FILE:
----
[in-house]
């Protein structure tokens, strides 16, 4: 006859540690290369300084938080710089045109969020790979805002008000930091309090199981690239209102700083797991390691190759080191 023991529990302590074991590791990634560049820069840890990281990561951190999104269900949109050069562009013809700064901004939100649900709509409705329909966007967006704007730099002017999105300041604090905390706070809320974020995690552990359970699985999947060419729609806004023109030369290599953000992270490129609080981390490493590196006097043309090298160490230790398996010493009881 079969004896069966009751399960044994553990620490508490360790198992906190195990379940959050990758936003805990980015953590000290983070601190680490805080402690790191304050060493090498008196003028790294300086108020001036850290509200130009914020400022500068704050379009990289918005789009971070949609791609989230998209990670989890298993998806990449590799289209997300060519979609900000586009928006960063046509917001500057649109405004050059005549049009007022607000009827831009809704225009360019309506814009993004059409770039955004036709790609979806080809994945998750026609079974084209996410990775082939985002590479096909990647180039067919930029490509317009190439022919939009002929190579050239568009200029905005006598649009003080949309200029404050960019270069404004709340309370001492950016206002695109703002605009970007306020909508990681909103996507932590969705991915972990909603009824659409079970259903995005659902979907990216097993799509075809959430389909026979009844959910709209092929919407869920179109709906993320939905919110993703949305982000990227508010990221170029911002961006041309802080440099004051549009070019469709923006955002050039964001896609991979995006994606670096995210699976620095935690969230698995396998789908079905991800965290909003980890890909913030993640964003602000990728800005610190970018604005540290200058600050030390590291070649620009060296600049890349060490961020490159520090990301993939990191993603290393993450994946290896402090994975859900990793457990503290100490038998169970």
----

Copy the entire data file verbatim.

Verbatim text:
[in-house]
């Protein structure tokens, strides 16, 4: 006859540690290369300084938080710089045109969020790979805002008000930091309090199981690239209102700083797991390691190759080191 023991529990302590074991590791990634560049820069840890990281990561951190999104269900949109050069562009013809700064901004939100649900709509409705329909966007967006704007730099002017999105300041604090905390706070809320974020995690552990359970699985999947060419729609806004023109030369290599953000992270490129609080981390490493590196006097043309090298160490230790398996010493009881 079969004896069966009751399960044994553990620490508490360790198992906190195990379940959050990758936003805990980015953590000290983070601190680490805080402690790191304050060493090498008196003028790294300086108020001036850290509200130009914020400022500068704050379009990289918005789009971070949609791609989230998209990670989890298993998806990449590799289209997300060519979609900000586009928006960063046509917001500057649109405004050059005549049009007022607000009827831009809704225009360019309506814009993004059409770039955004036709790609979806080809994945998750026609079974084209996410990775082939985002590479096909990647180039067919930029490509317009190439022919939009002929190579050239568009200029905005006598649009003080949309200029404050960019270069404004709340309370001492950016206002695109703002605009970007306020909508990681909103996507932590969705991915972990909603009824659409079970259903995005659902979907990216097993799509075809959430389909026979009844959910709209092929919407869920179109709906993320939905919110993703949305982000990227508010990221170029911002961006041309802080440099004051549009070019469709923006955002050039964001896609991979995006994606670096995210699976620095935690969230698995396998789908079905991800965290909003980890890909913030993640964003602000990728800005610190970018604005540290200058600050030390590291070649620009060296600049890349060490961020490159520090990301993939990191993603290393993450994946290896402090994975859900990793457990503290100490038998169970």